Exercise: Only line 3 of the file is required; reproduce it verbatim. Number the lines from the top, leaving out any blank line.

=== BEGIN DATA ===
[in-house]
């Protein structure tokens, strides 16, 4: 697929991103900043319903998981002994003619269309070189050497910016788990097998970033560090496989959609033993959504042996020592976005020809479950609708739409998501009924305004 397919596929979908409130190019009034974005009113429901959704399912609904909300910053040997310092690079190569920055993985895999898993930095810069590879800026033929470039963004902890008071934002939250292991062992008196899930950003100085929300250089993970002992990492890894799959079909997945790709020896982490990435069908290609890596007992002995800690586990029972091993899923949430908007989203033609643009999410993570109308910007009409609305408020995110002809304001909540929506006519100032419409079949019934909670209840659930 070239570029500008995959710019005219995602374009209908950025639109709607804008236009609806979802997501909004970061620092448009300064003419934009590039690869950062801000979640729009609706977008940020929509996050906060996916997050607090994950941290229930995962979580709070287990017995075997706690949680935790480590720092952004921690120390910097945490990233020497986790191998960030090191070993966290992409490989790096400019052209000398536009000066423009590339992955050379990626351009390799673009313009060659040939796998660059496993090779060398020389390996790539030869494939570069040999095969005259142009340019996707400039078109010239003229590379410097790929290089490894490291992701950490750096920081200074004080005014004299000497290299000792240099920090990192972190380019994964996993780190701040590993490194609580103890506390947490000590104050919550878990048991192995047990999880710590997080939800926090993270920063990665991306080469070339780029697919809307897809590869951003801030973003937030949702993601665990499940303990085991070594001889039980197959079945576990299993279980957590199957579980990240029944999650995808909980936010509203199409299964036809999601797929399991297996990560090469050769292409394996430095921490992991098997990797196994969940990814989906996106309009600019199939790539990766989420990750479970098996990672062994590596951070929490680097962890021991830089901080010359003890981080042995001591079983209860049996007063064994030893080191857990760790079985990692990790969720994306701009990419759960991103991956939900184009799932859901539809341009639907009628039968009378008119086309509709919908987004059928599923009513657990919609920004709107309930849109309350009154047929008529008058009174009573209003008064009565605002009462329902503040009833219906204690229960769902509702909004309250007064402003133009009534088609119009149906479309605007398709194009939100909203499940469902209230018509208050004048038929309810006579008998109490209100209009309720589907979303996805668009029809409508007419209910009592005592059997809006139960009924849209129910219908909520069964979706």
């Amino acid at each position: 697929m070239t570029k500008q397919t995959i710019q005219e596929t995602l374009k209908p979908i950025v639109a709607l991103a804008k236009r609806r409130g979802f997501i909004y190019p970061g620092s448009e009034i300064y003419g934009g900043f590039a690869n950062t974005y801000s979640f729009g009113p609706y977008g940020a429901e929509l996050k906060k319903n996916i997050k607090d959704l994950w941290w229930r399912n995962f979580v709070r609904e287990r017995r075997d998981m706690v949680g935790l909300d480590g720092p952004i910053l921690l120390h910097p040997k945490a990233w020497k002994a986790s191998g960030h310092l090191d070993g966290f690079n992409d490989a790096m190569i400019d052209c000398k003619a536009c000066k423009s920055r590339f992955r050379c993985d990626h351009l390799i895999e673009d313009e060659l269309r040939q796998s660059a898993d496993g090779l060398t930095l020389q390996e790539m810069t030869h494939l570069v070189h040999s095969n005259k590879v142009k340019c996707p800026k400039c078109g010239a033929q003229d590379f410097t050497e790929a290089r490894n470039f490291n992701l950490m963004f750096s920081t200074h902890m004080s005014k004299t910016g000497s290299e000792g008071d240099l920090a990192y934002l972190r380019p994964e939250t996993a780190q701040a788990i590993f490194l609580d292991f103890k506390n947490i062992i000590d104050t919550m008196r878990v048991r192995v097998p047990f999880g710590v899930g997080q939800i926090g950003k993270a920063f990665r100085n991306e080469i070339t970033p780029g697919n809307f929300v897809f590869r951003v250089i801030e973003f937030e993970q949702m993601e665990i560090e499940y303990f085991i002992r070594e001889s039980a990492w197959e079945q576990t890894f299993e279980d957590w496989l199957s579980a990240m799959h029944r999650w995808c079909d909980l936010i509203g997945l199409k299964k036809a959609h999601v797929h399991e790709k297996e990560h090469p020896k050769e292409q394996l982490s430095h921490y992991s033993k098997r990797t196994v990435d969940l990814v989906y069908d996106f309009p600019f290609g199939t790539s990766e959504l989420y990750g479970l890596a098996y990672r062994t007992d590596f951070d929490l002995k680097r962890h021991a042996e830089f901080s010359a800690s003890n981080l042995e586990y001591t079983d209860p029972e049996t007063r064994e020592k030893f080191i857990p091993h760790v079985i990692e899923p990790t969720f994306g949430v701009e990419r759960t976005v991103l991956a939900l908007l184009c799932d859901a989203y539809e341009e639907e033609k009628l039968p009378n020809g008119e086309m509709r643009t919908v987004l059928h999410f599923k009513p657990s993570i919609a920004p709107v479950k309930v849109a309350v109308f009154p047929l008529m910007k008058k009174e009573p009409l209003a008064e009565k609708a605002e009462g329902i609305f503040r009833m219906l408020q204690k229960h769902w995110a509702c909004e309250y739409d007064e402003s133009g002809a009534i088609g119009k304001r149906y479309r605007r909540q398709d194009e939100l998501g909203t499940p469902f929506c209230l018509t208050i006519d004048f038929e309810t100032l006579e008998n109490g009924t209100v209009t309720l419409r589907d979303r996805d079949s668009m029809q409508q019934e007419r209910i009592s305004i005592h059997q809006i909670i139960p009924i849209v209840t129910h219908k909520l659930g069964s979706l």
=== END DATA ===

């Amino acid at each position: 697929m070239t570029k500008q397919t995959i710019q005219e596929t995602l374009k209908p979908i950025v639109a709607l991103a804008k236009r609806r409130g979802f997501i909004y190019p970061g620092s448009e009034i300064y003419g934009g900043f590039a690869n950062t974005y801000s979640f729009g009113p609706y977008g940020a429901e929509l996050k906060k319903n996916i997050k607090d959704l994950w941290w229930r399912n995962f979580v709070r609904e287990r017995r075997d998981m706690v949680g935790l909300d480590g720092p952004i910053l921690l120390h910097p040997k945490a990233w020497k002994a986790s191998g960030h310092l090191d070993g966290f690079n992409d490989a790096m190569i400019d052209c000398k003619a536009c000066k423009s920055r590339f992955r050379c993985d990626h351009l390799i895999e673009d313009e060659l269309r040939q796998s660059a898993d496993g090779l060398t930095l020389q390996e790539m810069t030869h494939l570069v070189h040999s095969n005259k590879v142009k340019c996707p800026k400039c078109g010239a033929q003229d590379f410097t050497e790929a290089r490894n470039f490291n992701l950490m963004f750096s920081t200074h902890m004080s005014k004299t910016g000497s290299e000792g008071d240099l920090a990192y934002l972190r380019p994964e939250t996993a780190q701040a788990i590993f490194l609580d292991f103890k506390n947490i062992i000590d104050t919550m008196r878990v048991r192995v097998p047990f999880g710590v899930g997080q939800i926090g950003k993270a920063f990665r100085n991306e080469i070339t970033p780029g697919n809307f929300v897809f590869r951003v250089i801030e973003f937030e993970q949702m993601e665990i560090e499940y303990f085991i002992r070594e001889s039980a990492w197959e079945q576990t890894f299993e279980d957590w496989l199957s579980a990240m799959h029944r999650w995808c079909d909980l936010i509203g997945l199409k299964k036809a959609h999601v797929h399991e790709k297996e990560h090469p020896k050769e292409q394996l982490s430095h921490y992991s033993k098997r990797t196994v990435d969940l990814v989906y069908d996106f309009p600019f290609g199939t790539s990766e959504l989420y990750g479970l890596a098996y990672r062994t007992d590596f951070d929490l002995k680097r962890h021991a042996e830089f901080s010359a800690s003890n981080l042995e586990y001591t079983d209860p029972e049996t007063r064994e020592k030893f080191i857990p091993h760790v079985i990692e899923p990790t969720f994306g949430v701009e990419r759960t976005v991103l991956a939900l908007l184009c799932d859901a989203y539809e341009e639907e033609k009628l039968p009378n020809g008119e086309m509709r643009t919908v987004l059928h999410f599923k009513p657990s993570i919609a920004p709107v479950k309930v849109a309350v109308f009154p047929l008529m910007k008058k009174e009573p009409l209003a008064e009565k609708a605002e009462g329902i609305f503040r009833m219906l408020q204690k229960h769902w995110a509702c909004e309250y739409d007064e402003s133009g002809a009534i088609g119009k304001r149906y479309r605007r909540q398709d194009e939100l998501g909203t499940p469902f929506c209230l018509t208050i006519d004048f038929e309810t100032l006579e008998n109490g009924t209100v209009t309720l419409r589907d979303r996805d079949s668009m029809q409508q019934e007419r209910i009592s305004i005592h059997q809006i909670i139960p009924i849209v209840t129910h219908k909520l659930g069964s979706l």